Rioters who want to make death green


In the years since, at least three companies have sprung up in Washington alone, some of which have received millions from venture capital firms. And with more territory to cover, entrepreneurs say the industry is more vibrant than ever.

So far, at least six states have legalized the procedure, and the most populous California will allow human fertilization in 2027 after a law passed last year went into effect, opening the door for millions of new customers.

“In Washington, where human fertilization has been legal for some time, the industry is concentrated and highly competitive,” Truman said. But I’m sure everyone is going to go to California and do pushups as soon as it opens.

The marketing of alternative death care is creating tension in an industry built on an already overcrowded product. It’s hard to get people to talk about death, much less invest in it. This leaves death care entrepreneurs and green death advocates struggling to balance altruistic goals with the needs of startup culture, said Kathleen Doughty, a mortuary and author of several books on the death and funeral industry.

“There’s a new connection between the ritual surrounding death in human fertilization and its dramatic appeal to Silicon Valley,” she said. “It’s an amazing development.”

With a traditional funeral market of $20 billion, it’s no surprise that new technologies are capturing the interest of tech investors. In the year A 2019 survey from the Funeral Directors Association found that nearly 52 percent of Americans expressed interest in green burial options, and experts predicted that a new market opened up by legalization efforts in Massachusetts, Illinois, California and New York could create a new market. Value in the $1 billion range.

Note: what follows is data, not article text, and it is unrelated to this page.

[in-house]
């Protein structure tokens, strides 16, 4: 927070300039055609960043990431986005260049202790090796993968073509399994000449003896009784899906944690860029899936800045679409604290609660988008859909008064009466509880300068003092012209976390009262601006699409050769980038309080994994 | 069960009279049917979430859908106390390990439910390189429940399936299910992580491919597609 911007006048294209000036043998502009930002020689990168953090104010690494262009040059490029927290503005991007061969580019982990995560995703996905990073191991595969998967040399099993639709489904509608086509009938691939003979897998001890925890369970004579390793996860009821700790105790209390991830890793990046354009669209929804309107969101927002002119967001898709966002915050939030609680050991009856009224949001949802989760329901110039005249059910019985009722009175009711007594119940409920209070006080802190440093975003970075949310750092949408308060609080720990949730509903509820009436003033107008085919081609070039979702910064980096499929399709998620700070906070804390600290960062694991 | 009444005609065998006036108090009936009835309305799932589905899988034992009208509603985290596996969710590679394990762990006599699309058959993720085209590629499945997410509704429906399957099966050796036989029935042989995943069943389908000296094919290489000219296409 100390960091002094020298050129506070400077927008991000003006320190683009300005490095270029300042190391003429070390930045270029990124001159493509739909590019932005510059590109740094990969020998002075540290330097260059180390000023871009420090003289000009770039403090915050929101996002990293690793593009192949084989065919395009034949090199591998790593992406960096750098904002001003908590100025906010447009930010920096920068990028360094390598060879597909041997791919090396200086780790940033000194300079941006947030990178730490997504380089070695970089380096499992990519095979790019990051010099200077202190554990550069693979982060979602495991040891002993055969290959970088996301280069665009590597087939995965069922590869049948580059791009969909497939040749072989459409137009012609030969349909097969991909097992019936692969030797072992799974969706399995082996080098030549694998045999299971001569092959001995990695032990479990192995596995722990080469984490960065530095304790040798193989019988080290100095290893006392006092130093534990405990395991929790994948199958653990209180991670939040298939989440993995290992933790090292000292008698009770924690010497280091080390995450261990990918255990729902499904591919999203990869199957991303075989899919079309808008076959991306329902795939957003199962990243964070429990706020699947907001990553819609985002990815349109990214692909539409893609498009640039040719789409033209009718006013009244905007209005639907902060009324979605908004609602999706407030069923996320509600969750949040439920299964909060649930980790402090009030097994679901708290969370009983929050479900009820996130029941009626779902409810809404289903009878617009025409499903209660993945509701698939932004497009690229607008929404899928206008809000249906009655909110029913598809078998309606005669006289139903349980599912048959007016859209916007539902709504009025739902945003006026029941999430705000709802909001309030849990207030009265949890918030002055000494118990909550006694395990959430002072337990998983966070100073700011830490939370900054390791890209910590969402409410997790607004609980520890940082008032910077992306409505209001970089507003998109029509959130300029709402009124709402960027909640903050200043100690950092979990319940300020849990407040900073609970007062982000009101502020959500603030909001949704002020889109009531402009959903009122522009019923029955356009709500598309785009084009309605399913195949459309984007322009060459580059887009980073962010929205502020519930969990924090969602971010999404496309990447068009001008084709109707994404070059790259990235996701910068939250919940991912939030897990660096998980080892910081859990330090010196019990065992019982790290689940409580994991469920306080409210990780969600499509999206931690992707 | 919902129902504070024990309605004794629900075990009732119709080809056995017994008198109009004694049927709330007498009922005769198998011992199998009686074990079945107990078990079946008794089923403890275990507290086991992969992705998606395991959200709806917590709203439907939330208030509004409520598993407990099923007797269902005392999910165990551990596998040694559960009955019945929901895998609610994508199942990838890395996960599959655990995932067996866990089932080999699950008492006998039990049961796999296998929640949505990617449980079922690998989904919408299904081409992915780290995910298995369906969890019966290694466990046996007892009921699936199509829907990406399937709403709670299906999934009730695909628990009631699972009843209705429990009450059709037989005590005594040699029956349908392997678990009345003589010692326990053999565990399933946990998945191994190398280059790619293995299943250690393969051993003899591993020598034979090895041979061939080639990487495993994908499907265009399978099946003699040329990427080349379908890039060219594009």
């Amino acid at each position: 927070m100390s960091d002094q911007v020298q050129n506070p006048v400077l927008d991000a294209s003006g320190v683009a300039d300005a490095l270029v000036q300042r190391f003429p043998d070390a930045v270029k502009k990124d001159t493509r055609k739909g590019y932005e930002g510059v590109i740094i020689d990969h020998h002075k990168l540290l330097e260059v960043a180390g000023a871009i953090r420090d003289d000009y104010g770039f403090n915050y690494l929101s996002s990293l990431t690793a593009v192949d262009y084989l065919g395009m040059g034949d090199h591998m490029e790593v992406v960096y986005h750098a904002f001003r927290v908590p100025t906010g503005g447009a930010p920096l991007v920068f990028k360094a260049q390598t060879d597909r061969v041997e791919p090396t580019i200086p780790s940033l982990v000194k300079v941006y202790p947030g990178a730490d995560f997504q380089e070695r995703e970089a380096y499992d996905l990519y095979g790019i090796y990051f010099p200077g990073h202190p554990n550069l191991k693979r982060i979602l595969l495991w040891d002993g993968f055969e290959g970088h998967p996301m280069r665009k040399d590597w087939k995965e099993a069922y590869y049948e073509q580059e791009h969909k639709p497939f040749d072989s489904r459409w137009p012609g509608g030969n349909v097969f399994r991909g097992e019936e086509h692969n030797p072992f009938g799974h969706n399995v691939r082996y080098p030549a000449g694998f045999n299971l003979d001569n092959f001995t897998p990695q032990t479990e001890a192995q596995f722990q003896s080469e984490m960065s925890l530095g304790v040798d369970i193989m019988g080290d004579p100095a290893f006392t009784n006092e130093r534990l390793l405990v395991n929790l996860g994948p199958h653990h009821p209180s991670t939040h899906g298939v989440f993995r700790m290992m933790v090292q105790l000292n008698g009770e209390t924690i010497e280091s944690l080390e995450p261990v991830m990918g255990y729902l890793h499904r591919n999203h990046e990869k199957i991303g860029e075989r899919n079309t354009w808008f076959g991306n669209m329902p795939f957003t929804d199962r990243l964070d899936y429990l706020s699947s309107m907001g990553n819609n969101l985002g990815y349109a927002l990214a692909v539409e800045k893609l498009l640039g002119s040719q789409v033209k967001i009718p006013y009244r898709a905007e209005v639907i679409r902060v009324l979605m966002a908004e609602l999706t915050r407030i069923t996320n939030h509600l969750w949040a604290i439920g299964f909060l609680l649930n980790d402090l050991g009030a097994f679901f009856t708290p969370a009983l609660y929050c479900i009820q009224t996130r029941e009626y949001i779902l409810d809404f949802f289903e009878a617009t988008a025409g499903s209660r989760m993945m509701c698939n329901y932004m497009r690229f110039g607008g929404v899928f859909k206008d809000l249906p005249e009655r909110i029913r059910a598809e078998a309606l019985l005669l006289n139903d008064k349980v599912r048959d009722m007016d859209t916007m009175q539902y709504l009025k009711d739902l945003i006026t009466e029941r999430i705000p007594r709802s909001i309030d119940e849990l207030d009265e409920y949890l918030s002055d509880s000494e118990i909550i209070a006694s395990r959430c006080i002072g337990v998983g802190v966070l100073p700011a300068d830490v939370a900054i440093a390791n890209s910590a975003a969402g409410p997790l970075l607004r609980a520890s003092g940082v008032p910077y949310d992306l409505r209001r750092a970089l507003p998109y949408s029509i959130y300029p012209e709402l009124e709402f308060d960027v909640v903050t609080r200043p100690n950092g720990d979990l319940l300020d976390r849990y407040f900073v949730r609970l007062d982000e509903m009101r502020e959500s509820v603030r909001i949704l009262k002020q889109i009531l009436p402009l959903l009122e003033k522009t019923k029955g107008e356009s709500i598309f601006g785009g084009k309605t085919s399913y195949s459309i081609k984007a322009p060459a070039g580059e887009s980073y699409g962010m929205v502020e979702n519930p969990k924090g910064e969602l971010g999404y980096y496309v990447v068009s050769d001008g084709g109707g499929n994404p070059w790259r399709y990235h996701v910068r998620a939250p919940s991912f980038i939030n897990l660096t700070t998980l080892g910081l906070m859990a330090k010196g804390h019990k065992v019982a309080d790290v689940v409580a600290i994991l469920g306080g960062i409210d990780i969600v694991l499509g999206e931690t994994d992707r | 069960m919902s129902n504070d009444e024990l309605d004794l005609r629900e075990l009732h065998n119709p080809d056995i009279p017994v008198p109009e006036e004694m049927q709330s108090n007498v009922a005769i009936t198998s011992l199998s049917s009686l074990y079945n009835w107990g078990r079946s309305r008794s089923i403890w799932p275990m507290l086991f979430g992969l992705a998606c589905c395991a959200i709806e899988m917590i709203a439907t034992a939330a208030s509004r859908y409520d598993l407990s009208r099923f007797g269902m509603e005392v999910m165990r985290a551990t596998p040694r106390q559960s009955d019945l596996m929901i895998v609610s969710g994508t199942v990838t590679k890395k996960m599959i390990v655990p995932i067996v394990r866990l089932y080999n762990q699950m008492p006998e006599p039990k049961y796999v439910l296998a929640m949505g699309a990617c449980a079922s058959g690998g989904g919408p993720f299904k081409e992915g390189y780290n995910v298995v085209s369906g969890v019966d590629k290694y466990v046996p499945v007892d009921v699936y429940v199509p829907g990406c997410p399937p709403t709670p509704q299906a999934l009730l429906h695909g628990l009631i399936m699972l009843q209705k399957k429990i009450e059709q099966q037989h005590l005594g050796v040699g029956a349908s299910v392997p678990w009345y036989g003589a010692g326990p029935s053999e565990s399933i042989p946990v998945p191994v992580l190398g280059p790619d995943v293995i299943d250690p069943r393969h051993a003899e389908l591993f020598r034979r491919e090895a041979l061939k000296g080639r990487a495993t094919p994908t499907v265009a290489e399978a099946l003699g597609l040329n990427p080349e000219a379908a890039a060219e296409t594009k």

There is a growing market in the so-called “death positive” generations, Gen Z and millennials – more willing to discuss afterlife plans and try green options at a younger age. Startups are adding to the event by taking to social media: Homecoming has more than 617,000 followers on TikTok, with staff asking “What happens to a hip replacement in the human fertilization process?” When answering the questions. and “How does it smell during the process?”

Human fertilization is not the only dying care option, with increasing demand. Others include aquamation, a process legal in 28 states where body parts are turned into a liquid and then into a powder. Green burial, where the body is left unburied or mixed in a casket and allowed to decompose over time, is legal in almost all states, but laws vary depending on where the body is buried.

But of all the alternatives, human fertilization seems to have gotten the most attention, Doughty said.

“I see the composting area as competitive in a way that I have never seen before [processes] Like aquamation, or even cremation,” she said. “It seems to be unique at the intersection of climate change policy and new technology that appeals to Silicon Valley ethics.”

Focus on ethics

The environmental benefits of alternative death care have become a big selling point for companies as green investments go up. Transcend, a New York-based green burial startup that promises to turn human remains into trees after death, highlights its mission of mass reforestation and ecological burial in its announcement: “Every tree grave creates a healthy foundation.” All life on earth.”

Its founder and CEO Matthew Cockman has a Silicon Valley background, he considers himself one of the first employees at Uber. He says he came to the death care industry after considering the spiritual nature of funeral options.



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